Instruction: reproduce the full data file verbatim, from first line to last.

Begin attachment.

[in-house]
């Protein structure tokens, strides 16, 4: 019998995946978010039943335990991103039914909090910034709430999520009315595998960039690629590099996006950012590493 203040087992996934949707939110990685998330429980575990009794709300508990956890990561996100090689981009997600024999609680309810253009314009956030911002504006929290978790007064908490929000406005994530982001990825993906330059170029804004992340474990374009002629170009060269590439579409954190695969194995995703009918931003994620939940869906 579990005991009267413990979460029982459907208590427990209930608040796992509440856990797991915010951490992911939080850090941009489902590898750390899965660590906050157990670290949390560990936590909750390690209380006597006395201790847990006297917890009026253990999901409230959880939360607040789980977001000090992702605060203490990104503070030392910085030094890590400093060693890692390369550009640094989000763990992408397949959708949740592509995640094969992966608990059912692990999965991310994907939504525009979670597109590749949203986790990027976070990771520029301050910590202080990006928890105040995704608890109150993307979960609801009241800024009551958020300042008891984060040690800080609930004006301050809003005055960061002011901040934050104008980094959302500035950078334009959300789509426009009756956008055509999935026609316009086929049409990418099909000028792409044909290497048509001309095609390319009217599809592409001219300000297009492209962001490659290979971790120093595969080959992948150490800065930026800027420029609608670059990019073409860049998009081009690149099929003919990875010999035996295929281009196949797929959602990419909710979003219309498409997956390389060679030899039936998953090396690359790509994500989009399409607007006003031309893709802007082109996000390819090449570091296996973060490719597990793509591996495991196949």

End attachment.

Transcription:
[in-house]
């Protein structure tokens, strides 16, 4: 019998995946978010039943335990991103039914909090910034709430999520009315595998960039690629590099996006950012590493 203040087992996934949707939110990685998330429980575990009794709300508990956890990561996100090689981009997600024999609680309810253009314009956030911002504006929290978790007064908490929000406005994530982001990825993906330059170029804004992340474990374009002629170009060269590439579409954190695969194995995703009918931003994620939940869906 579990005991009267413990979460029982459907208590427990209930608040796992509440856990797991915010951490992911939080850090941009489902590898750390899965660590906050157990670290949390560990936590909750390690209380006597006395201790847990006297917890009026253990999901409230959880939360607040789980977001000090992702605060203490990104503070030392910085030094890590400093060693890692390369550009640094989000763990992408397949959708949740592509995640094969992966608990059912692990999965991310994907939504525009979670597109590749949203986790990027976070990771520029301050910590202080990006928890105040995704608890109150993307979960609801009241800024009551958020300042008891984060040690800080609930004006301050809003005055960061002011901040934050104008980094959302500035950078334009959300789509426009009756956008055509999935026609316009086929049409990418099909000028792409044909290497048509001309095609390319009217599809592409001219300000297009492209962001490659290979971790120093595969080959992948150490800065930026800027420029609608670059990019073409860049998009081009690149099929003919990875010999035996295929281009196949797929959602990419909710979003219309498409997956390389060679030899039936998953090396690359790509994500989009399409607007006003031309893709802007082109996000390819090449570091296996973060490719597990793509591996495991196949």